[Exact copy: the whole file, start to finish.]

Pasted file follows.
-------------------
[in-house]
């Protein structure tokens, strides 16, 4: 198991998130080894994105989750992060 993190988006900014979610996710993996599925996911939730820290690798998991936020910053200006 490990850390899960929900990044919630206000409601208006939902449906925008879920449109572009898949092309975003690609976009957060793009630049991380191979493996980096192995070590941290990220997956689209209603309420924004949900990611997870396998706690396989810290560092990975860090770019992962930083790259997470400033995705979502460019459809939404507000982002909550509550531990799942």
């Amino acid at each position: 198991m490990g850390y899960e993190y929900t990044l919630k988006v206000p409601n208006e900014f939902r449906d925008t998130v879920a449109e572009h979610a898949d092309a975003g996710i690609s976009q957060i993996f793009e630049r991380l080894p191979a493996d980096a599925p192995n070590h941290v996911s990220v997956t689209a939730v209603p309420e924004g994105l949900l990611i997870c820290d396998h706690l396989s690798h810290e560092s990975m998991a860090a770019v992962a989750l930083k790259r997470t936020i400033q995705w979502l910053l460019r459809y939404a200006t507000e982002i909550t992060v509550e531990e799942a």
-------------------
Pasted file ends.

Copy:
[in-house]
């Protein structure tokens, strides 16, 4: 198991998130080894994105989750992060 993190988006900014979610996710993996599925996911939730820290690798998991936020910053200006 490990850390899960929900990044919630206000409601208006939902449906925008879920449109572009898949092309975003690609976009957060793009630049991380191979493996980096192995070590941290990220997956689209209603309420924004949900990611997870396998706690396989810290560092990975860090770019992962930083790259997470400033995705979502460019459809939404507000982002909550509550531990799942």
């Amino acid at each position: 198991m490990g850390y899960e993190y929900t990044l919630k988006v206000p409601n208006e900014f939902r449906d925008t998130v879920a449109e572009h979610a898949d092309a975003g996710i690609s976009q957060i993996f793009e630049r991380l080894p191979a493996d980096a599925p192995n070590h941290v996911s990220v997956t689209a939730v209603p309420e924004g994105l949900l990611i997870c820290d396998h706690l396989s690798h810290e560092s990975m998991a860090a770019v992962a989750l930083k790259r997470t936020i400033q995705w979502l910053l460019r459809y939404a200006t507000e982002i909550t992060v509550e531990e799942a």